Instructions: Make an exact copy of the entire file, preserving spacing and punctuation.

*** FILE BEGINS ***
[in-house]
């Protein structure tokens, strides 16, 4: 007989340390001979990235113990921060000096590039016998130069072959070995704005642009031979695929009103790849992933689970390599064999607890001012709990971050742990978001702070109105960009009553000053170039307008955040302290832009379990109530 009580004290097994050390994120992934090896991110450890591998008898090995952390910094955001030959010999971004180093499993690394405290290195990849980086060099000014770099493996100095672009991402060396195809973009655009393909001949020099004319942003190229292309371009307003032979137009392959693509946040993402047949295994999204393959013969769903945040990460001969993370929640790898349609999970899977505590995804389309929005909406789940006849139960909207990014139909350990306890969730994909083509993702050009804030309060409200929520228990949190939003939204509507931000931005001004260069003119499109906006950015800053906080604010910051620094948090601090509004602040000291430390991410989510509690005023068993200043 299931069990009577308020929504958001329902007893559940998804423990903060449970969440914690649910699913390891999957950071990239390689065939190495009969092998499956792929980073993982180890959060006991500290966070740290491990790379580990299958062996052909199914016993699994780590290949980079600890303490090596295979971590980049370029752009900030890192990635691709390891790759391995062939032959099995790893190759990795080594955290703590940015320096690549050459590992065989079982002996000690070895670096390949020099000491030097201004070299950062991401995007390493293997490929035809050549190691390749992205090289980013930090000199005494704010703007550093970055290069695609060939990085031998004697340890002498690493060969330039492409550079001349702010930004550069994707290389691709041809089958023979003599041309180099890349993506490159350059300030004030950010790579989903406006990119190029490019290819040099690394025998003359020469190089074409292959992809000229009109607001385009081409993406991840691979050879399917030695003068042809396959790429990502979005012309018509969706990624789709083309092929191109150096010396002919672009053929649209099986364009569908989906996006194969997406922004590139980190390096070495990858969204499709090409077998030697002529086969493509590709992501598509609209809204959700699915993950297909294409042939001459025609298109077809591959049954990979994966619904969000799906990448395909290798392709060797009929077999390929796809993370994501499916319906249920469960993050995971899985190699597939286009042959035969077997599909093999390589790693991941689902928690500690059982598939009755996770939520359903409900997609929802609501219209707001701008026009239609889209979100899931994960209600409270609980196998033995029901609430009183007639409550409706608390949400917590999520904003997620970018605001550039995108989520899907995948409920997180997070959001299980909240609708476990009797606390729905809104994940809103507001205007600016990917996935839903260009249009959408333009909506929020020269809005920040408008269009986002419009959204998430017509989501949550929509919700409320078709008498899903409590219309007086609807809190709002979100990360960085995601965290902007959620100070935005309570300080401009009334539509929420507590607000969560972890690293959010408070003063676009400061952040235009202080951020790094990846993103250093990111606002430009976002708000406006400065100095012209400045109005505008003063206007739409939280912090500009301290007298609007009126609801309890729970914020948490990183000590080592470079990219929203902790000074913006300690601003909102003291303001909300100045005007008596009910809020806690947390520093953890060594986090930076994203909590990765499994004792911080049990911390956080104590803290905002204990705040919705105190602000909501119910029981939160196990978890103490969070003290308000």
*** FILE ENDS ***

[in-house]
């Protein structure tokens, strides 16, 4: 007989340390001979990235113990921060000096590039016998130069072959070995704005642009031979695929009103790849992933689970390599064999607890001012709990971050742990978001702070109105960009009553000053170039307008955040302290832009379990109530 009580004290097994050390994120992934090896991110450890591998008898090995952390910094955001030959010999971004180093499993690394405290290195990849980086060099000014770099493996100095672009991402060396195809973009655009393909001949020099004319942003190229292309371009307003032979137009392959693509946040993402047949295994999204393959013969769903945040990460001969993370929640790898349609999970899977505590995804389309929005909406789940006849139960909207990014139909350990306890969730994909083509993702050009804030309060409200929520228990949190939003939204509507931000931005001004260069003119499109906006950015800053906080604010910051620094948090601090509004602040000291430390991410989510509690005023068993200043 299931069990009577308020929504958001329902007893559940998804423990903060449970969440914690649910699913390891999957950071990239390689065939190495009969092998499956792929980073993982180890959060006991500290966070740290491990790379580990299958062996052909199914016993699994780590290949980079600890303490090596295979971590980049370029752009900030890192990635691709390891790759391995062939032959099995790893190759990795080594955290703590940015320096690549050459590992065989079982002996000690070895670096390949020099000491030097201004070299950062991401995007390493293997490929035809050549190691390749992205090289980013930090000199005494704010703007550093970055290069695609060939990085031998004697340890002498690493060969330039492409550079001349702010930004550069994707290389691709041809089958023979003599041309180099890349993506490159350059300030004030950010790579989903406006990119190029490019290819040099690394025998003359020469190089074409292959992809000229009109607001385009081409993406991840691979050879399917030695003068042809396959790429990502979005012309018509969706990624789709083309092929191109150096010396002919672009053929649209099986364009569908989906996006194969997406922004590139980190390096070495990858969204499709090409077998030697002529086969493509590709992501598509609209809204959700699915993950297909294409042939001459025609298109077809591959049954990979994966619904969000799906990448395909290798392709060797009929077999390929796809993370994501499916319906249920469960993050995971899985190699597939286009042959035969077997599909093999390589790693991941689902928690500690059982598939009755996770939520359903409900997609929802609501219209707001701008026009239609889209979100899931994960209600409270609980196998033995029901609430009183007639409550409706608390949400917590999520904003997620970018605001550039995108989520899907995948409920997180997070959001299980909240609708476990009797606390729905809104994940809103507001205007600016990917996935839903260009249009959408333009909506929020020269809005920040408008269009986002419009959204998430017509989501949550929509919700409320078709008498899903409590219309007086609807809190709002979100990360960085995601965290902007959620100070935005309570300080401009009334539509929420507590607000969560972890690293959010408070003063676009400061952040235009202080951020790094990846993103250093990111606002430009976002708000406006400065100095012209400045109005505008003063206007739409939280912090500009301290007298609007009126609801309890729970914020948490990183000590080592470079990219929203902790000074913006300690601003909102003291303001909300100045005007008596009910809020806690947390520093953890060594986090930076994203909590990765499994004792911080049990911390956080104590803290905002204990705040919705105190602000909501119910029981939160196990978890103490969070003290308000």